The word creed comes from the Latin credo which means “I believe. The purpose of a creed is to provide a doctrinal statement of correct belief, or Orthodoxy.The original Greek text used "We Believe" because this Creed reflects the belief of the whole Church as a united body, as contrasted with the Apostles' Creed which is a personal profession of faith used at baptism. The translation we are using for the Creed is that used by The Church of England in "Common Worship," an adaptation of 1662 Book of Common Prayer (BCP).

In the early Church there were many different forms of the Christian confession of faith or many different “creeds.” These creeds were always used originally in relation to baptism. Before being baptized a person had to state what he or she believed, like we do today with the Apostles’ Creed. By publicly confessing this belief, the person could be baptized into Christ, dying and rising with Him into the New Life of the Kingdom of God in the name of the Father, and of the Son, and of the Holy Spirit.

In the fourth century a great controversy developed in Christendom about the nature of the Son of God. Some people, like Arius, a Libyan presbyter in Alexandria, had declared that although The Son was divine, he was a created being and therefore not co-essential with the Father. This made Jesus less than the Father and not eternal. Others believed that the Son of God is eternal, divine, and uncreated. The Nicene Creed of 325 did not end the controversy that Arius and others had created. So the Council met for a second time in 381 and the result was the creed we use in Sunday’s worship to reaffirm our faith of what we believe:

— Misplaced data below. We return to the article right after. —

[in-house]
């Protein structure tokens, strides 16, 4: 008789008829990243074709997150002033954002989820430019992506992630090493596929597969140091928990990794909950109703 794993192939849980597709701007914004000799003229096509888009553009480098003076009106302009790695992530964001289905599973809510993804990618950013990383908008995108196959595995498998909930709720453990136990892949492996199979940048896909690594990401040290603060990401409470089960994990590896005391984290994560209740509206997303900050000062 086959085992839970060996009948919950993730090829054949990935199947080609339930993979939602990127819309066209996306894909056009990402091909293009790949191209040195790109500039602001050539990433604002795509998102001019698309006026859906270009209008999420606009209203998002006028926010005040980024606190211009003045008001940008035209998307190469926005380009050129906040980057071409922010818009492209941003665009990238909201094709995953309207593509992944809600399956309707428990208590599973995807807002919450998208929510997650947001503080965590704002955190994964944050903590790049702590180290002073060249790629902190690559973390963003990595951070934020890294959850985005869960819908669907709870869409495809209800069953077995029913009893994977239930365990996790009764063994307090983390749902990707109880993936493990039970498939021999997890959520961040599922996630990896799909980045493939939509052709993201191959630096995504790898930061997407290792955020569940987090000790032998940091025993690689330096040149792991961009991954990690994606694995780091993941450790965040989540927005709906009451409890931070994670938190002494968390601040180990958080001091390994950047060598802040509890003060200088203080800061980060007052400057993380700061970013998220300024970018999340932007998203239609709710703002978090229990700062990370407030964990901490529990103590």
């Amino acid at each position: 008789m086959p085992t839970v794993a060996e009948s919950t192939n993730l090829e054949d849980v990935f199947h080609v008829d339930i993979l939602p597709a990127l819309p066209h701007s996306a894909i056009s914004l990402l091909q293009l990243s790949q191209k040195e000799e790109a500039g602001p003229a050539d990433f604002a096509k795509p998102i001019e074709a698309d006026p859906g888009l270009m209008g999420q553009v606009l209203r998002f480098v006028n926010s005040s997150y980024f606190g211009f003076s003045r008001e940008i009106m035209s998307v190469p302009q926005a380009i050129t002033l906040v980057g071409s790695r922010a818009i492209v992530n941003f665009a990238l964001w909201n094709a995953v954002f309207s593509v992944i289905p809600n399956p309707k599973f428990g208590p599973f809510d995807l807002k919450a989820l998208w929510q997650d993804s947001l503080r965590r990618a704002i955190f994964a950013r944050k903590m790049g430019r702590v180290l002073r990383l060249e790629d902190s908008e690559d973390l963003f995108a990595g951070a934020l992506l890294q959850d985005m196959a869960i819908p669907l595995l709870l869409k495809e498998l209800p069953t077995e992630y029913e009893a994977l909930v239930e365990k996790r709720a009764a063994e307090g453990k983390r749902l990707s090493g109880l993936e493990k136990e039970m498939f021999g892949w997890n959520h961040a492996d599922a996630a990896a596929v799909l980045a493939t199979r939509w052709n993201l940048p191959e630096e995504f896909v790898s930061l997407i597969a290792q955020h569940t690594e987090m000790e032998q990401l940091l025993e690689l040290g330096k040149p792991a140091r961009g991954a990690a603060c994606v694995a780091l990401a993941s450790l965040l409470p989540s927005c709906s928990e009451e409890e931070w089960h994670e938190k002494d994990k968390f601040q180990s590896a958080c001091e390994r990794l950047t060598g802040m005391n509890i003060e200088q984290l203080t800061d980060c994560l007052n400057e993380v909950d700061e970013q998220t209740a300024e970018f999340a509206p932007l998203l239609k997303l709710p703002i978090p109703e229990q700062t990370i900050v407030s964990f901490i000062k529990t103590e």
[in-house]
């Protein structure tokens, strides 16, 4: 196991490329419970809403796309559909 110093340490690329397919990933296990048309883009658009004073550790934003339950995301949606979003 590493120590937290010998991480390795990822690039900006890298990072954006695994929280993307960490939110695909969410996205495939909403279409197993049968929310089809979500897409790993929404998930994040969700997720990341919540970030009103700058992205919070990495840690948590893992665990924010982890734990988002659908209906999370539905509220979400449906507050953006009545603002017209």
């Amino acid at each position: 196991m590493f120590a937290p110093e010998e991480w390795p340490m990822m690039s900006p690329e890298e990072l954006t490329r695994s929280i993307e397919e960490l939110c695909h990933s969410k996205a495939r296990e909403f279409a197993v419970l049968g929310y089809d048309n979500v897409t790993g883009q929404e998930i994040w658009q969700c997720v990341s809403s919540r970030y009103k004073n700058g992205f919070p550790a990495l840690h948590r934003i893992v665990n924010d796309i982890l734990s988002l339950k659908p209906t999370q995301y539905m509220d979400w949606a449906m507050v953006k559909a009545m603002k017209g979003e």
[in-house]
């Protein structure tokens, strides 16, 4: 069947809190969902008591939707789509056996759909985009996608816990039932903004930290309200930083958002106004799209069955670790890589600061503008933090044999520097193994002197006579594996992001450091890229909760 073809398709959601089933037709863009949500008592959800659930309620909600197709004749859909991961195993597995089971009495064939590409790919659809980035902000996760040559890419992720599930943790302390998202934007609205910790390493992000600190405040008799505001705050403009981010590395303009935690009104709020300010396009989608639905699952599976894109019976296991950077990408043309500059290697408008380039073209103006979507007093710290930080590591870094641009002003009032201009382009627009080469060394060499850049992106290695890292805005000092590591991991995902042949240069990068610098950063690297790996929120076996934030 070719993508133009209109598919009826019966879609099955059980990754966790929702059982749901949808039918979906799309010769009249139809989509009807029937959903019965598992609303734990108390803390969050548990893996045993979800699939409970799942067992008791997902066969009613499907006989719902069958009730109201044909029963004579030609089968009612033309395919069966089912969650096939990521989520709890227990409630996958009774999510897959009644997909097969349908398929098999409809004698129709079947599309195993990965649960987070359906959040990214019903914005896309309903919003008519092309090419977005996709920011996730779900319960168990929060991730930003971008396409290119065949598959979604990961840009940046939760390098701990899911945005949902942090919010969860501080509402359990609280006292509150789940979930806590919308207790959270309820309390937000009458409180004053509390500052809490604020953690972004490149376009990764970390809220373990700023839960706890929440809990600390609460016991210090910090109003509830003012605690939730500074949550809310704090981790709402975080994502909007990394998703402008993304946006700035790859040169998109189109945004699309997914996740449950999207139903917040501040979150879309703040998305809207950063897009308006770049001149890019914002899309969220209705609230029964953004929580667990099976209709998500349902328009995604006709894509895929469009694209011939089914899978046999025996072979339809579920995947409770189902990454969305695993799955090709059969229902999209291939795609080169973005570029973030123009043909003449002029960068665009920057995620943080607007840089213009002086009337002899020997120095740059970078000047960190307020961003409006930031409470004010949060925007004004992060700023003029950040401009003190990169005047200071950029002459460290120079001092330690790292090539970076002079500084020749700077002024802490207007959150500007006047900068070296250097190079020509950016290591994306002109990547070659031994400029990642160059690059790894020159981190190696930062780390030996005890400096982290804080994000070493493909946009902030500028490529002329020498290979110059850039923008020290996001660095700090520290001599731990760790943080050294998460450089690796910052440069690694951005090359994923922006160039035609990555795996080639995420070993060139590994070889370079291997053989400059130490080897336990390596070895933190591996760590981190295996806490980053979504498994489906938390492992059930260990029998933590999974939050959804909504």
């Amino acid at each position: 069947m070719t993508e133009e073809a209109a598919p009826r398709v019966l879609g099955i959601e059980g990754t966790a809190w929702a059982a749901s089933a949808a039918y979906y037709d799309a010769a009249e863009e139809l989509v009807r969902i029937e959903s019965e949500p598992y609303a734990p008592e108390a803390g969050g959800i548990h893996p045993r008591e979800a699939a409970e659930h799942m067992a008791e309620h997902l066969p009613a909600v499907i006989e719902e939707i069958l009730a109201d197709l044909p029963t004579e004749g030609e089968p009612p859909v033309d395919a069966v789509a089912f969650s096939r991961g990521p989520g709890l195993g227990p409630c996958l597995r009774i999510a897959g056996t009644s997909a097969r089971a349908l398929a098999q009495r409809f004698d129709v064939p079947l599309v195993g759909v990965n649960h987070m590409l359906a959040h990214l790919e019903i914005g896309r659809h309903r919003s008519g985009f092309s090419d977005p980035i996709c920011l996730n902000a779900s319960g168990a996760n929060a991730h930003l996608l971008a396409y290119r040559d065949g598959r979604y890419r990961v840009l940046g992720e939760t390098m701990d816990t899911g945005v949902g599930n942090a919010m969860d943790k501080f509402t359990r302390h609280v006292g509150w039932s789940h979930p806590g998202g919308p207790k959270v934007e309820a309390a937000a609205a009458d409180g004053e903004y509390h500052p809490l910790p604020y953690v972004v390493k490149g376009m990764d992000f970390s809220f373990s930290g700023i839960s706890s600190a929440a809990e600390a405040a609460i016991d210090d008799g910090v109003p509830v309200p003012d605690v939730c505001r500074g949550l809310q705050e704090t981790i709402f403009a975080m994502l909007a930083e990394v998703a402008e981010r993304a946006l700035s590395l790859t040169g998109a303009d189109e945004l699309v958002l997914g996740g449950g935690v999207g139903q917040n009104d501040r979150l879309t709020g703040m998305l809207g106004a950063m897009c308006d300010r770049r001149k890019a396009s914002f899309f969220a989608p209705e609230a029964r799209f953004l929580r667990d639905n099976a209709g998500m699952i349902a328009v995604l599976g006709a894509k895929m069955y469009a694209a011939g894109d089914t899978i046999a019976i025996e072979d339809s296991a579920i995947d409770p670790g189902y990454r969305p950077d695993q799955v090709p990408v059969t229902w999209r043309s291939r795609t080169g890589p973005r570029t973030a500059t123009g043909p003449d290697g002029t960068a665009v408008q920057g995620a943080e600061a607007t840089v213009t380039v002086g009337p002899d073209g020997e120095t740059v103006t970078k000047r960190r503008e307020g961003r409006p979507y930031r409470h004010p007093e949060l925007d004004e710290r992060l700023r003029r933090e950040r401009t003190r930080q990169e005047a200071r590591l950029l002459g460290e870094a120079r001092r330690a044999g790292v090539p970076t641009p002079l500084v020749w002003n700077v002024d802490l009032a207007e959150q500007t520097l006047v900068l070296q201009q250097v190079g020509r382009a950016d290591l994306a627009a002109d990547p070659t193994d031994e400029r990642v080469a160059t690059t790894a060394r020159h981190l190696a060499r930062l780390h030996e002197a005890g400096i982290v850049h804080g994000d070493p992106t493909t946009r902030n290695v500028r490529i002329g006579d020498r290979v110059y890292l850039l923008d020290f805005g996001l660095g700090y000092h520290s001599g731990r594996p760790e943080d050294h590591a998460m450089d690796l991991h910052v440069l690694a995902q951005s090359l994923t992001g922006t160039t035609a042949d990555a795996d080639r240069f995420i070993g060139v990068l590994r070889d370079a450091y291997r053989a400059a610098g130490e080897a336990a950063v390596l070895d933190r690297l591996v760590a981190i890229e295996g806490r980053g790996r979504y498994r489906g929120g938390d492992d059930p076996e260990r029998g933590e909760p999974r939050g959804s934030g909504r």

We believe in one God,
the Father, the Almighty,
maker of heaven and earth,
of all that is, visible and invisible.

We believe in one Lord, Jesus Christ,
the only Son of God,
eternally begotten of the Father,
God from God, Light from Light,
true God from true God,
begotten, not made,
of one Being with the Father;
through him all things were made.
For us and for our salvation he came down from heaven,
was incarnate from the Holy Spirit and the Virgin Mary,
and was made man.
For our sake he was crucified under Pontius Pilate;
he suffered death and was buried.
On the third day he rose again in accordance with the Scriptures;
he ascended into heaven
and is seated at the right hand of the Father.
He will come again in glory to judge the living and the dead,
and his kingdom will have no end.

We believe in the Holy Spirit, the Lord, the giver of life,
who proceeds from the Father and the Son,
who with the Father and the Son is worshiped and glorified,
who has spoken through the prophets.
We believe in one holy catholic and apostolic Church.
We acknowledge one baptism for the forgiveness of sins.
We look for the resurrection of the dead,
and the life of the world to come. Amen.